The generational improvements here aren’t enough to catch up to Intel’s Sunny Cove cores in the Ice Lake i7-1065G7. Although that core might be running at higher single-core TDPs and power consumption, it still makes for a big gap in some of the more instruction pressure and cache pressure high workloads such as 500.perlbench_r and 502.gcc_r where the Intel chip still has a considerable lead in.

SPECfp2017 Rate-1 Estimated Scores

In SPECfp2017, these are floating point heavier test workloads. The generational increases here are also relatively smaller, with even an odd regression in 527.cam4_r. The Intel chip still has a lead across the board, and with particular large gaps in the more memory heavy workloads such as 519.lbm_r and 549.fotonik3d_r.

SPEC2017 Rate-1 Estimated Total

Overall, in terms of single-threaded performance, the Zen2 Renoir chip might seem a bit underwhelming, but when looking at the IPC improvement it’s actually not that far off from what’s expected of the new microarchitecture. In both SPECint and SPECfp we see a 12% performance per clock improvement, which is generally in line with Zen2’s generational improvements. As a reminder, the mobile chips here only feature a quarter the CCX L3 cache compared to its desktop counterparts, and that will result in smaller IPC gains, especially in memory heavy workloads.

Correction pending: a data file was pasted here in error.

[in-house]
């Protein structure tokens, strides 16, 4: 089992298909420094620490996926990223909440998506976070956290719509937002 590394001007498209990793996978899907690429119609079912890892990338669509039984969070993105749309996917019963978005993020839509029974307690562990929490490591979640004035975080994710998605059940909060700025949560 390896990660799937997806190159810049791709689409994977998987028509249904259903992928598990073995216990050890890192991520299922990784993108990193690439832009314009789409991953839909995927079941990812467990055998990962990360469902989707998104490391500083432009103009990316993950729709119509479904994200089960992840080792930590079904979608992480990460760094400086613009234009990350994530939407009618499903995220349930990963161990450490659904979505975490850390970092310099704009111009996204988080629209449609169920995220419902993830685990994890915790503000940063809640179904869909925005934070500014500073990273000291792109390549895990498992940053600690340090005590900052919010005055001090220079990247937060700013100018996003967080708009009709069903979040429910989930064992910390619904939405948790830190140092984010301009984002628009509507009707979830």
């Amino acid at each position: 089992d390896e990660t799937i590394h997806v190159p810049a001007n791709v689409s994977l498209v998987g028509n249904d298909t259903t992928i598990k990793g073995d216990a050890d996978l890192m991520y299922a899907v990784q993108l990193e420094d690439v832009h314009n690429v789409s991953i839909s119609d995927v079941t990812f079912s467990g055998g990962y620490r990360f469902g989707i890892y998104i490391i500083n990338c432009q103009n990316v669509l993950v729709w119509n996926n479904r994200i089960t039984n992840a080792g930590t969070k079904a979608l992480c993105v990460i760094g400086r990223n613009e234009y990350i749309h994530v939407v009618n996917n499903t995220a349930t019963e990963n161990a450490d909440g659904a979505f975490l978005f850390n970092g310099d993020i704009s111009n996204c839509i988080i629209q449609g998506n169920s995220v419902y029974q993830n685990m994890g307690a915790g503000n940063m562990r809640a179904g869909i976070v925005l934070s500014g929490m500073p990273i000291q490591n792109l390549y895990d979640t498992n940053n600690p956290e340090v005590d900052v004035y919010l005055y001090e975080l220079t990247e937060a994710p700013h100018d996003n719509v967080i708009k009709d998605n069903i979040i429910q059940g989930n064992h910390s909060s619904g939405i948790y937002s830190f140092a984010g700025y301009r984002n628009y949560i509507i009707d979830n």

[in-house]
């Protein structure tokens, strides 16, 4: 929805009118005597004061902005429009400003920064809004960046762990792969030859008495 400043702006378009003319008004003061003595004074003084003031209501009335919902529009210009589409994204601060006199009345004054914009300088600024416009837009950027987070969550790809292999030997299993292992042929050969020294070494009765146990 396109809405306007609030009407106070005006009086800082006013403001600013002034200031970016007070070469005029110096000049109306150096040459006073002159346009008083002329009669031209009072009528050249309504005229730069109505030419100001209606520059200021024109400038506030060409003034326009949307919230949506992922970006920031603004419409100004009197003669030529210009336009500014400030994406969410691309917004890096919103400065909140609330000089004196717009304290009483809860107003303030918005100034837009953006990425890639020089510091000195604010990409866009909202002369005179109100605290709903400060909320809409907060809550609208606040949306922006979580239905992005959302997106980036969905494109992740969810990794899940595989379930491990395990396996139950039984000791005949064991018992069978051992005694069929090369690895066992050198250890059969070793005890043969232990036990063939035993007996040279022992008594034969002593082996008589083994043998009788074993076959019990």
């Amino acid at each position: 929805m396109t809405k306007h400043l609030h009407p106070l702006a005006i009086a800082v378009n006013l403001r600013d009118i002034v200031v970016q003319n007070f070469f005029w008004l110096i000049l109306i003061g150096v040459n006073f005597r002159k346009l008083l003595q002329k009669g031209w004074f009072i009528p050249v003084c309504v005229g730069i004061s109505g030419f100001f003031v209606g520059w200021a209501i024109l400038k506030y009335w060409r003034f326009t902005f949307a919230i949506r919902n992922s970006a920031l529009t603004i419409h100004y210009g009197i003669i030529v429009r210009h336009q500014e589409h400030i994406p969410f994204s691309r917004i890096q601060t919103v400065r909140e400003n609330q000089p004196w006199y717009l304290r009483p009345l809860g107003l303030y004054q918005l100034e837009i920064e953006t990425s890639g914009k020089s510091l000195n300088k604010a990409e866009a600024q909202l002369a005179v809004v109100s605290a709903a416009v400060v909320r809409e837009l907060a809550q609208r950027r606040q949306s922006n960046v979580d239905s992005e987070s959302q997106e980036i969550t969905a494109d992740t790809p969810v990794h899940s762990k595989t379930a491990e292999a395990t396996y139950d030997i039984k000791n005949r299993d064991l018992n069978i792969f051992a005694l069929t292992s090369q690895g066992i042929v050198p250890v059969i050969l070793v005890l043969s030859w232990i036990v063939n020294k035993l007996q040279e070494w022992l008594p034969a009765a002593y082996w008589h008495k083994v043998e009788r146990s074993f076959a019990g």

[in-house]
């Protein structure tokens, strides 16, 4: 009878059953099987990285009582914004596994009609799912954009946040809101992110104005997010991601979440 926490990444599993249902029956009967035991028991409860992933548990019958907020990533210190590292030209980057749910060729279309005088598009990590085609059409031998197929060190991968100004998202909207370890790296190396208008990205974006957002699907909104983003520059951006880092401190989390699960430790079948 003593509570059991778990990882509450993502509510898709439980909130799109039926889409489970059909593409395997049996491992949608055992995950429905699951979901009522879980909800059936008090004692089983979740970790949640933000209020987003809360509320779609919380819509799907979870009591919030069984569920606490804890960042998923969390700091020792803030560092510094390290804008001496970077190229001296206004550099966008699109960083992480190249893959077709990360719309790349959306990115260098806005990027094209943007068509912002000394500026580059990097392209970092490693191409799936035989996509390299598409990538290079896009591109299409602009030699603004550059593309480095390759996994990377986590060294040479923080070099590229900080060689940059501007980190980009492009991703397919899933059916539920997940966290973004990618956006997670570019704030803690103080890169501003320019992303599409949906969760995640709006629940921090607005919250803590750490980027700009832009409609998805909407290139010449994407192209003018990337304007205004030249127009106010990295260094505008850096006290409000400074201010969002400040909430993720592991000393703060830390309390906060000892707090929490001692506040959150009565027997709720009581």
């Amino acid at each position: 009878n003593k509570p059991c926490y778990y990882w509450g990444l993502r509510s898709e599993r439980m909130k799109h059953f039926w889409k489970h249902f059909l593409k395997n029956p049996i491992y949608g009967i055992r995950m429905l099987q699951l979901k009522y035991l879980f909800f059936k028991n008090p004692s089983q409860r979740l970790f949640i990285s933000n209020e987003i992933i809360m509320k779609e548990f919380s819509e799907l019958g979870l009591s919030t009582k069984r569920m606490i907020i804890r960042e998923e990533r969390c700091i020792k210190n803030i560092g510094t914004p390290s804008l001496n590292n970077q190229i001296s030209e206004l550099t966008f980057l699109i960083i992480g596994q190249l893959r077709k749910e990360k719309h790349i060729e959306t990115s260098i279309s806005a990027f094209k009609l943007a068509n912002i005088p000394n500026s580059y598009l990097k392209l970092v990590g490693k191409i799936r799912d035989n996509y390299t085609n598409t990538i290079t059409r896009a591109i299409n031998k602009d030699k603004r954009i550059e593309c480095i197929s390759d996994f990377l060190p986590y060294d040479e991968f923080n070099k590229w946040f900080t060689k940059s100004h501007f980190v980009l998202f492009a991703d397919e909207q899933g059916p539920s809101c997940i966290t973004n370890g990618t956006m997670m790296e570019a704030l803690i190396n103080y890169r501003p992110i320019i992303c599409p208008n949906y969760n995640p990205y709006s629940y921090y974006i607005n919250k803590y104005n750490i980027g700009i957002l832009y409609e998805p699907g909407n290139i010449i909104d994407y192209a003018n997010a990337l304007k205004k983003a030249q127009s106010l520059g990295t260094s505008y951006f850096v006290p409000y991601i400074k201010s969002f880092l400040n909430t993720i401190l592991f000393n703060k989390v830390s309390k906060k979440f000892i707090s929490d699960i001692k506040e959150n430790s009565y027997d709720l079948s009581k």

AMD’s higher-end SKUs such as the 4900HS score slightly better due to the higher boost frequencies, but nothing significant enough to change the single-threaded competitive landscape; Intel still has a substantial advantage here thanks to a much stronger memory subsystem.

Multi-Threaded Performance

The multi-threaded performance comparison today is actually quite interesting just for the fact that the 4700U doesn’t feature SMT. Whilst it lacks multi-threading on the cores, it makes up for it by simply having 8 physical cores on the chip, double that of Picasso-based SoCs as well as Intel’s latest Ice Lake CPUs. Again, performance here will be strongly impacted by the TDP as well as cooling of the systems. Both AMD parts are 15W TDP designs, while the Intel chip sustains 25W.

SPECint2017 Rate-N (8 Instances) Estimated Scores